Posted by: Matt Kelley | 16 June 2009

Video: Seonyu Island’s Han River Renaissance

Once upon a time, Seonyu Island (also known as Seonyubong) had a small peak and picturesque, jagged cliffs. This beautiful setting inspired wandering Confucian gentleman scholars, or seonbi (선비), who came here during the Joseon Dynasty to paint and compose poetry.


Seonyu Island is a tranquil setting in the midst of the Han River and one of the world’s busiest cities.

But in a dramatic shift of fortune, this small island on the west side of the Han River had its mountain and cliffs removed during the Japanese occupation of Korea, and in 1978, it became the site of a sewage treatment plant. Twenty-three years later, the plant was shut down, and after two years of planning and restoration, Seonyu Island was transformed into a gorgeous, eco-consciousness park that opened in 2003.


Located in western Seoul, Seonyu Island was designed as an eco-consciousness park.

In 1998, a concept known as “New Seoul” was unveiled with the goal of making Korea’s 600-year-old capital a more livable place for its 10 million inhabitants. The initiative’s major goals were: 1) to create easily accessible parks, 2) to restore the Han River’s fragile ecosystem, and, 3) to offer more public cultural events.


A water theme permeates everything about Seonyu Island. This appears to be a perfect home from a snail’s perspective.

 The 110,000-square-meter Seonyu Island park seems to do all three. Described by the Seoul Metropolitan Government as a “postmodern space,” the award-winning park harmoniously combines the organic with the industrial by preserving the former treatment plant’s structures and integrating them into a series of gardens. Water is the island’s principle theme. For example, bygone settling basins for water treatment chemicals are now home to small fish and many species of aquatic plants that naturally purify water.

20090617_plantpillarsSeonyu Island features many contemplative places, like this one near the Seoul Design Gallery.

In a large, recessed area, rows of 15-foot tall supporting columns are wrapped in vines. These columns used to support a reservoir’s concrete slab roof, but today they stand roofless on a bed of small, smooth rocks. Nearby, there’s also a large hot-house chock full of plants with small, medium and large streams of water flowing all around.

20090617_kidinwaterThis water feature and adjacent sand box are popular with kids.

Besides the gardens, a maze-like series of paths and bridges connects the park’s other components, including the Han River history museum, a 200-seat amphitheater, a greenhouse and the modest Cafeteria Naru, which offers snacks and a great view of the river below.


The restoration of Seonyu Island is part of a huge “Han River Renaissance Project” that aims to expand park space and othe restore the health of Seoul’s life blood.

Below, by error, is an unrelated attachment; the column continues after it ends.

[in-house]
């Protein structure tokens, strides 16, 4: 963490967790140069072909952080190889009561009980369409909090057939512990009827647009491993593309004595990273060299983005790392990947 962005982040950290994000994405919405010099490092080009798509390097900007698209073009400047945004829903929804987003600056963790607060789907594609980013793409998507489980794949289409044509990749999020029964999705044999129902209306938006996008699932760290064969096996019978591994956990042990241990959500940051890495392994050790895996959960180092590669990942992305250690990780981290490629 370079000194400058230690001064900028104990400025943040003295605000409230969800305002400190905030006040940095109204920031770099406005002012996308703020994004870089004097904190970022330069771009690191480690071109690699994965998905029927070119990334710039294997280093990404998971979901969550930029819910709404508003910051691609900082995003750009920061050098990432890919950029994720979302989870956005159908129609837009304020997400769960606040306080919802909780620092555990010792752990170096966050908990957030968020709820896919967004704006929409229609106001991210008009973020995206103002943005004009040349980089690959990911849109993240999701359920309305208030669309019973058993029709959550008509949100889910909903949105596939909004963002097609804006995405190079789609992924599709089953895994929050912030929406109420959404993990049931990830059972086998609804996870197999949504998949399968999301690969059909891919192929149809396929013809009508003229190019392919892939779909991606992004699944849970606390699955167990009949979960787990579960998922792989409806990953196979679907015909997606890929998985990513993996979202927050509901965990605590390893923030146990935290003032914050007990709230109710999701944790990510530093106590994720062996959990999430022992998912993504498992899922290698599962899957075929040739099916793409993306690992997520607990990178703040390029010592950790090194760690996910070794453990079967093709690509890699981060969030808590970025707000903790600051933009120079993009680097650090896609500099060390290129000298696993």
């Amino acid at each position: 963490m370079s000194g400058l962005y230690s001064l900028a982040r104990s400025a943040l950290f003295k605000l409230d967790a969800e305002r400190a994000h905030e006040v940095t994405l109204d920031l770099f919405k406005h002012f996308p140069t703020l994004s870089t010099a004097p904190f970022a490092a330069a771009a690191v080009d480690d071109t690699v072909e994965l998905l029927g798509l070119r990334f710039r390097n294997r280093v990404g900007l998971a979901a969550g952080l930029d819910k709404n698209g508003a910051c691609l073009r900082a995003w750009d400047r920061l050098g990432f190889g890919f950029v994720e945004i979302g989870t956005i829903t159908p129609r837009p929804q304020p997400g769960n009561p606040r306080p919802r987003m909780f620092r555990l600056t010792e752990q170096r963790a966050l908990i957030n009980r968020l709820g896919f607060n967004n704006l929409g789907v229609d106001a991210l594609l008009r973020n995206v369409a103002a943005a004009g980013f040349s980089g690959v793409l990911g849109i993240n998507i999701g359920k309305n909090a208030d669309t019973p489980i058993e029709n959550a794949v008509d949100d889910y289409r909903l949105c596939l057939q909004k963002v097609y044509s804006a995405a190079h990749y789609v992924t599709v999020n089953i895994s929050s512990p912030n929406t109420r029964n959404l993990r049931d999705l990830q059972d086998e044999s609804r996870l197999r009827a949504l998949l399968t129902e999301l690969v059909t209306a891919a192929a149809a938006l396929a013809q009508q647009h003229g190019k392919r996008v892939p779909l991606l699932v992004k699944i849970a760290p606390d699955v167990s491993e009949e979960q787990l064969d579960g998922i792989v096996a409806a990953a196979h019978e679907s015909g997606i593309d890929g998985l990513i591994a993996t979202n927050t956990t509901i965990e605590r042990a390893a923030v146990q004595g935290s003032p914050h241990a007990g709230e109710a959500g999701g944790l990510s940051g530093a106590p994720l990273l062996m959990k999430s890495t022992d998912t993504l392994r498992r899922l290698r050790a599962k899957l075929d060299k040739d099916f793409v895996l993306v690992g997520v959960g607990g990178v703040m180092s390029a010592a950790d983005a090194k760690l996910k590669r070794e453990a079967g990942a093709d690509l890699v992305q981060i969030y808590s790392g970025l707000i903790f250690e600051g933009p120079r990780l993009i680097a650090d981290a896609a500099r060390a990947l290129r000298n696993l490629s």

Eco-consciousness is a popular buzzword around Seoul these days. A couple of years back the city unveiled an ambitious 30-year “Han River Renaissance Master Plan.” A kiosk near Seonyu Island Park’s entrance promoted the city’s environmental strategic plan for the Han River and the metropolis that surrounds it. Seonyudo is a great start.

20090617_mujigaedariThe Rainbow Bridge connects Seonyu Island with the south shore of the Han River. The gift from France gets lit up at night.

Since auto access to Seonyu Island is limited, most visitors reach it via an elegant 468-meter footbridge, nicknamed the Mujigae-dari, or the Rainbow Bridge. It was designed by a French architect as a gift from France to the Republic of Korea, so a big “merci beaucoup” to La France. At night, vivid colors illuminate the bridge from below.

20090617_grassPeach-colored long grasses at Seonyu Island.

It surprises me that I rarely find Seonyu Island mentioned in English-language Seoul travel guides. No wonder I’ve seen few foreigners when I’ve visited despite the fact that, the last time I checked, guided park tours were available in both English and Japanese.

20090617_reflectionCold light on an early spring evening.

What I have seen, however, are the scores of couples on a romantic walk, and amateur photographers who are inspired by the island park’s colorful environmental/industrial juxtaposition.

Getting There:
→ Take subway line 2 to Dangsan Station (exit #1), then take a bus (605, 6623, 6631, 6632, 6633) and get off at Hanshin Apts. Cross over the Rainbow Bridge.

→ Or, take subway line 2 to Hapjeong Station (exit #8) and take a 20-minute walk across the Yangwha Bridge and enjoy nice views of the city while inhaling lots of vehicle exhaust. It’s free. Open 06:00-24:00.

(A version of this text aired on KBS World Radio on June 3, 2009. An earlier version appeared on this blog on September 25, 2008.)

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Responses

  1. i should go there
    i should…i was missing GREENS…
    Thx for the goooood info again MATT!

    i’m gonna go there with my BF on July. ;)

  2. Hi Narsha,

    It’s a romantic place, so have fun!

  3. […] first major stop is Gimpo Airport. But from there the line makes 23 additional stops. Among them, Seonyudo Station (선유도역), is a short walk from the urban renewal island park of the same name that […]


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